In a related commentary, Daniel Carpenter, Ph.D., of Harvard University, Boston, writes: “The findings of Moore and Furberg underscore the continuing importance of rigorous premarket studies of ample size. If the critical phrase ‘serious or life-threatening conditions that would address an unmet medical need’ is defined broadly enough (and there are lobbying efforts to define it as broadly as possible), the future of evidence for pharmaceuticals in the United States will look more like 100 patients for efficacy trials instead of 500 patients.”

“If the FDA’s requirements for new drugs, both premarket and postmarket, are weakened, trust in both the efficacy and safety of prescription drugs is likely to be weakened. The stakes of the current policy debates could not be higher. There is scarcely a feature of the American health care system that does not depend on evidence-based trust in prescription drugs, ratified and enforced by the FDA,” Carpenter concludes.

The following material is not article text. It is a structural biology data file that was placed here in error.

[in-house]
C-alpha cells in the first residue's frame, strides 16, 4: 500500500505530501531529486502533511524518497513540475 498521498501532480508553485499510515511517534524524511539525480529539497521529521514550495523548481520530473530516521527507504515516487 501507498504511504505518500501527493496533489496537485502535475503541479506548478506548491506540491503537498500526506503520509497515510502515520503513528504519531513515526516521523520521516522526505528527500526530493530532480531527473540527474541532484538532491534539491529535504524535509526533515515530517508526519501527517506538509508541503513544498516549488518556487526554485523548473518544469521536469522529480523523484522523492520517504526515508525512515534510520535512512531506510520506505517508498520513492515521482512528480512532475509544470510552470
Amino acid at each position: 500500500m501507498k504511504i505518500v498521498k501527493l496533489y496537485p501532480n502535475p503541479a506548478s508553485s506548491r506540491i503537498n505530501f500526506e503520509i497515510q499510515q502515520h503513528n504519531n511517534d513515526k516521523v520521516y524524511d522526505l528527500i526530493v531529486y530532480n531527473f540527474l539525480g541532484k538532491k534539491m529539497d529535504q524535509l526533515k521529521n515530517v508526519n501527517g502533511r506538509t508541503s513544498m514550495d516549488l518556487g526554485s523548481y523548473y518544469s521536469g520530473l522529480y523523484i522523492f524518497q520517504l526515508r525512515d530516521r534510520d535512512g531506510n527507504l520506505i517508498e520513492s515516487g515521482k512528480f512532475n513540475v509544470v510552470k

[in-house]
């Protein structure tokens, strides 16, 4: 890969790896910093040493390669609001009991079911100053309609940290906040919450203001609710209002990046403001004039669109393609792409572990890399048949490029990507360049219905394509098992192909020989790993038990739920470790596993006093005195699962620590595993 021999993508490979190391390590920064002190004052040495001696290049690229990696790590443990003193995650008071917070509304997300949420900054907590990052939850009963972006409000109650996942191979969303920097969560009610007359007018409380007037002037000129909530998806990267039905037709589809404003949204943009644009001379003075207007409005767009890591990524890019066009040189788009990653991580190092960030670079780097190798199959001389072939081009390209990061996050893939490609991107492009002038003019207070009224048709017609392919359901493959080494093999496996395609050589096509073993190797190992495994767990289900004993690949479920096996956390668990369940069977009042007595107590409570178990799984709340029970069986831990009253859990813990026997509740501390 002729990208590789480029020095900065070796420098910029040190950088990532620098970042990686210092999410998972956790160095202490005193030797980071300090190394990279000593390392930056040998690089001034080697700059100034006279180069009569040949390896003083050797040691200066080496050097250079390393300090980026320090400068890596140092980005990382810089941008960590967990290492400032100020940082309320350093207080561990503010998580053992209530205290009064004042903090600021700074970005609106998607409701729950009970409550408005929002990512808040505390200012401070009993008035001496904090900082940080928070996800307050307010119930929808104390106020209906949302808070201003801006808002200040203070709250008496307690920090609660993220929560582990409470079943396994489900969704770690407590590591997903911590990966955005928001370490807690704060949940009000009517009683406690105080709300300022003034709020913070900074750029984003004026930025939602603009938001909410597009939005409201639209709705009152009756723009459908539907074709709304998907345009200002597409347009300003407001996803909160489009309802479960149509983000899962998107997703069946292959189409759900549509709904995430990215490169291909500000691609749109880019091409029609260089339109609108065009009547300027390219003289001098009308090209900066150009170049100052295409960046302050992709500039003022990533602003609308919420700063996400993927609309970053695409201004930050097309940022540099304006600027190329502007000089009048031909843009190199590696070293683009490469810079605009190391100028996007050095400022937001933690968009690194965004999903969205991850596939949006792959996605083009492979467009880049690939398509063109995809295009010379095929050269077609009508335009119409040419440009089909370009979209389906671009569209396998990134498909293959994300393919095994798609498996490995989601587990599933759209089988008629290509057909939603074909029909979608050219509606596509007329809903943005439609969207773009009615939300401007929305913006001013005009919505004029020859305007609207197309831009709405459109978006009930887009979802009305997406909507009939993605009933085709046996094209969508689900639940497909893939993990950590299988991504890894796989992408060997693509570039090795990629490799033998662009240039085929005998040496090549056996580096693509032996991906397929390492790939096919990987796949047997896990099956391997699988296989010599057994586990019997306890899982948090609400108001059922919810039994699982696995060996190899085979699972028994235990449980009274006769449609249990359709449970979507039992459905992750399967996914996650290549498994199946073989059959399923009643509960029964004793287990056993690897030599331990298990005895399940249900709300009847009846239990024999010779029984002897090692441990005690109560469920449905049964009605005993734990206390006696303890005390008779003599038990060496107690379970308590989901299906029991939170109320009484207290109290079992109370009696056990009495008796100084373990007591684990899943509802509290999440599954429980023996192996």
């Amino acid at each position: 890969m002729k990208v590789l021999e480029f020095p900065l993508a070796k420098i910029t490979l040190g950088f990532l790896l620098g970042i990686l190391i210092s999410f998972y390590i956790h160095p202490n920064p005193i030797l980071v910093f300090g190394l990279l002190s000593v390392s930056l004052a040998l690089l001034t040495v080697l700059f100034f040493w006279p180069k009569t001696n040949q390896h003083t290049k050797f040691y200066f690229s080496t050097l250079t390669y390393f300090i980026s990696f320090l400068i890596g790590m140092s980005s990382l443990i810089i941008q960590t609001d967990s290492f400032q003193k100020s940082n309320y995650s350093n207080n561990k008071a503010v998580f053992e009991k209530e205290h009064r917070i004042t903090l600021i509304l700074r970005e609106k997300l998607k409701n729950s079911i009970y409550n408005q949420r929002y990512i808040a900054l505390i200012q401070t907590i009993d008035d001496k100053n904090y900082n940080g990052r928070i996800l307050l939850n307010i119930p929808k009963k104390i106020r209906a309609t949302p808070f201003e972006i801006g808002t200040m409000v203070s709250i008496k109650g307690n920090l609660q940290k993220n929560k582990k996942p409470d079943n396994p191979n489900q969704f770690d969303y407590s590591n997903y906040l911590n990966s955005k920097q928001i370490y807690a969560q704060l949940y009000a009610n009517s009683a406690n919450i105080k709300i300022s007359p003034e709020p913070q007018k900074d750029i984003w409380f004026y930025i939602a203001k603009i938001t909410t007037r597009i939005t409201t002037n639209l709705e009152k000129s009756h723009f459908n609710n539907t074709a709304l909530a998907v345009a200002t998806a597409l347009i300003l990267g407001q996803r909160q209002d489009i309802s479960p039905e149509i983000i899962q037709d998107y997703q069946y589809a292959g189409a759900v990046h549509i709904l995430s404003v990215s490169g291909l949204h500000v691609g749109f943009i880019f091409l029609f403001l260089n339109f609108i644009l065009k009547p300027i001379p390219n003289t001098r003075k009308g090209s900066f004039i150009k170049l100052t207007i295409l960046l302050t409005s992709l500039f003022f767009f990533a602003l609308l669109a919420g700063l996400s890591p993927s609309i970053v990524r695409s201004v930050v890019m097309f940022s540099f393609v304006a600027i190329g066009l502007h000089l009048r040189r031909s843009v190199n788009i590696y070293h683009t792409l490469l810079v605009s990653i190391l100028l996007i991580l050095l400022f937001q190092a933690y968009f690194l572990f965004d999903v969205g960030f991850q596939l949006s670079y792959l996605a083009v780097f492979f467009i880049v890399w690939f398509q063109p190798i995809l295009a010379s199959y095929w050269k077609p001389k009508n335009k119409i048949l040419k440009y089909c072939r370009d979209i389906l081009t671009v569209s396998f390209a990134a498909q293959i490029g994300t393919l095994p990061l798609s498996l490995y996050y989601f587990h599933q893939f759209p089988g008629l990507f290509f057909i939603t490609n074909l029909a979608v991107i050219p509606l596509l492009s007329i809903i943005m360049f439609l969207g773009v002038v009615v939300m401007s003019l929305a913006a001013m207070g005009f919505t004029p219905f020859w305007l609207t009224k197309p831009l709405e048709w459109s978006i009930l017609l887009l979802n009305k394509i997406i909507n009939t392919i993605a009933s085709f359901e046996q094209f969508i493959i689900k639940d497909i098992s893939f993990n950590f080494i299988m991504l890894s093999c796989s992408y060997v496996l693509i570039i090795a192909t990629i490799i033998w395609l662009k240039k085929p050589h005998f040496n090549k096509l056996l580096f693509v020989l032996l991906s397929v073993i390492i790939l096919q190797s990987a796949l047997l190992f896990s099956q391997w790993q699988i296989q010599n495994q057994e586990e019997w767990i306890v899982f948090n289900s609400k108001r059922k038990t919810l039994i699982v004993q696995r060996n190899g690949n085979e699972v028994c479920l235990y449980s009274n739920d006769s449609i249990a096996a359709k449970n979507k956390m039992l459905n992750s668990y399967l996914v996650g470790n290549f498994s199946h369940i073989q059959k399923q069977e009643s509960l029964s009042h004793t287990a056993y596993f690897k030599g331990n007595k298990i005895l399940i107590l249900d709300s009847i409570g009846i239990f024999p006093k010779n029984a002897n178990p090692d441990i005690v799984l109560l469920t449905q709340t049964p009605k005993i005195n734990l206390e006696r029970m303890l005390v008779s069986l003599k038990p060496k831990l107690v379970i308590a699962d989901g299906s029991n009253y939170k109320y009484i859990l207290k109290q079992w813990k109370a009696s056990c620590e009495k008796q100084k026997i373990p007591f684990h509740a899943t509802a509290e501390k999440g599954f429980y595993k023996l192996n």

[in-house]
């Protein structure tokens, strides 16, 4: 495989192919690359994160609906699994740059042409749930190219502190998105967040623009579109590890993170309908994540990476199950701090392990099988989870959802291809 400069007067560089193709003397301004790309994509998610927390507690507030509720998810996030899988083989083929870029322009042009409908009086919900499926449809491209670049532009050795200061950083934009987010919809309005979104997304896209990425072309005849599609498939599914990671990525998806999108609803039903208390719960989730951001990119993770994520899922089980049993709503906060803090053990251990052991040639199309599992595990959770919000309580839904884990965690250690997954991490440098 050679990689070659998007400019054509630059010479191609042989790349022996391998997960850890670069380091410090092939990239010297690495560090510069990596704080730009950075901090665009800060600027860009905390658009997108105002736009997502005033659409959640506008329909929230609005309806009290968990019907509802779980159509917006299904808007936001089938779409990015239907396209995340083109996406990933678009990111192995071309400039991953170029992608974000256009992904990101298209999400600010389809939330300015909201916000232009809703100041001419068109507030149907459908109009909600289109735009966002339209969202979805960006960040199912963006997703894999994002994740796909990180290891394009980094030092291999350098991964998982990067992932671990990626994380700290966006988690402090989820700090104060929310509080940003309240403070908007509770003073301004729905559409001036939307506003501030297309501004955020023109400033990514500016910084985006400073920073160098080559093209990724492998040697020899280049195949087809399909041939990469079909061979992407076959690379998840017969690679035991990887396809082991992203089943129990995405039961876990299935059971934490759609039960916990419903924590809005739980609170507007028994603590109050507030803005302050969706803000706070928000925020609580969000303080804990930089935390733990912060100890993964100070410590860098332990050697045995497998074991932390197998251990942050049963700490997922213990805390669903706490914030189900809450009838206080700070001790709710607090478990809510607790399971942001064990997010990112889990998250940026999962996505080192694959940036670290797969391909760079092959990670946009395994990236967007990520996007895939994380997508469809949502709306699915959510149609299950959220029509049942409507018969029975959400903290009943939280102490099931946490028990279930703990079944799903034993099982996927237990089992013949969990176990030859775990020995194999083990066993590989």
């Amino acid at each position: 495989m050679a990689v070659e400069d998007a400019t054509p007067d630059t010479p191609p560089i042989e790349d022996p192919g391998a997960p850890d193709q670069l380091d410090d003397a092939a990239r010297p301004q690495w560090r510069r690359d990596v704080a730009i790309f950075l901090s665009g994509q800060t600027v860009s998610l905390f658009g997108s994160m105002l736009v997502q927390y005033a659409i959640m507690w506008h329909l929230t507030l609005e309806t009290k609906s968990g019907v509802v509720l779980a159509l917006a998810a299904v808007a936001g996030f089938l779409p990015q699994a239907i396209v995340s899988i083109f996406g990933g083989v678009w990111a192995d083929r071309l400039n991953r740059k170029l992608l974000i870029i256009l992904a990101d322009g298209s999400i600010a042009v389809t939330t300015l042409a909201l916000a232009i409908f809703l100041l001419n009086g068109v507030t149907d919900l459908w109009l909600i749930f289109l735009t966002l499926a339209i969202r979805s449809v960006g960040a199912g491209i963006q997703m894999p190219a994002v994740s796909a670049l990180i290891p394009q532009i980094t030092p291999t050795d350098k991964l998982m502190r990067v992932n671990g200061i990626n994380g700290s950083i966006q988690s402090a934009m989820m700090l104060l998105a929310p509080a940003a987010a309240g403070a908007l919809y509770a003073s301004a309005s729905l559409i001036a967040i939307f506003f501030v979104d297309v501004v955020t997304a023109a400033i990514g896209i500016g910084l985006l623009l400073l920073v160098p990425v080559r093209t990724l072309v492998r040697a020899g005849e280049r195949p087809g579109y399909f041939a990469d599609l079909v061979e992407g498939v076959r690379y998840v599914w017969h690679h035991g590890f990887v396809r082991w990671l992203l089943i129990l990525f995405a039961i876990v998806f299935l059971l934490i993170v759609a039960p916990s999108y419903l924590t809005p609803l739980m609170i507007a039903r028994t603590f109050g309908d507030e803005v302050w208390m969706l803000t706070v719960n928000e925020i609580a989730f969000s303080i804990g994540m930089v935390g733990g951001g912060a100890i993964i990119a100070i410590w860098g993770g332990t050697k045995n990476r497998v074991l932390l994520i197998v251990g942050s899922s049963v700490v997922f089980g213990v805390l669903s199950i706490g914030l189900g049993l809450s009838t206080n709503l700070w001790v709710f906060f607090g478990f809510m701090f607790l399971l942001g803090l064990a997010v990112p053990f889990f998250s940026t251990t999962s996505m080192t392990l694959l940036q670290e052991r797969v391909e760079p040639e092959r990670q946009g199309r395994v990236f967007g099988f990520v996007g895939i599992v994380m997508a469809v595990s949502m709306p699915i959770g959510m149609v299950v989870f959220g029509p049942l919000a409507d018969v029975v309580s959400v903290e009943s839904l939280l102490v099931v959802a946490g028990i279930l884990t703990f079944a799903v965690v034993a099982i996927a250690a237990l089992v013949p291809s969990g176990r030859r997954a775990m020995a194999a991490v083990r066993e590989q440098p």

(JAMA Intern Med. Published online October 28, 2013. doi:10.1001/jamainternmed.2013.9202. Available pre-embargo to the media at http://media.jamanetwork.com.)

Editor’s Note: Please see article for additional information, including other authors, author contributions and affiliations, financial disclosures, funding and support, etc.

HDL cholesterol controls blood glucose

Neuherberg, 30.10.2013. High density lipoprotein cholesterol (HDL), the so-called “good“ cholesterol improves blood glucose levels by enhancing skeletal muscle function and reducing adiposity, scientists of the Helmholtz Zentrum München report in the current issue of the renown American Heart Association Journal ‚Circulation‘.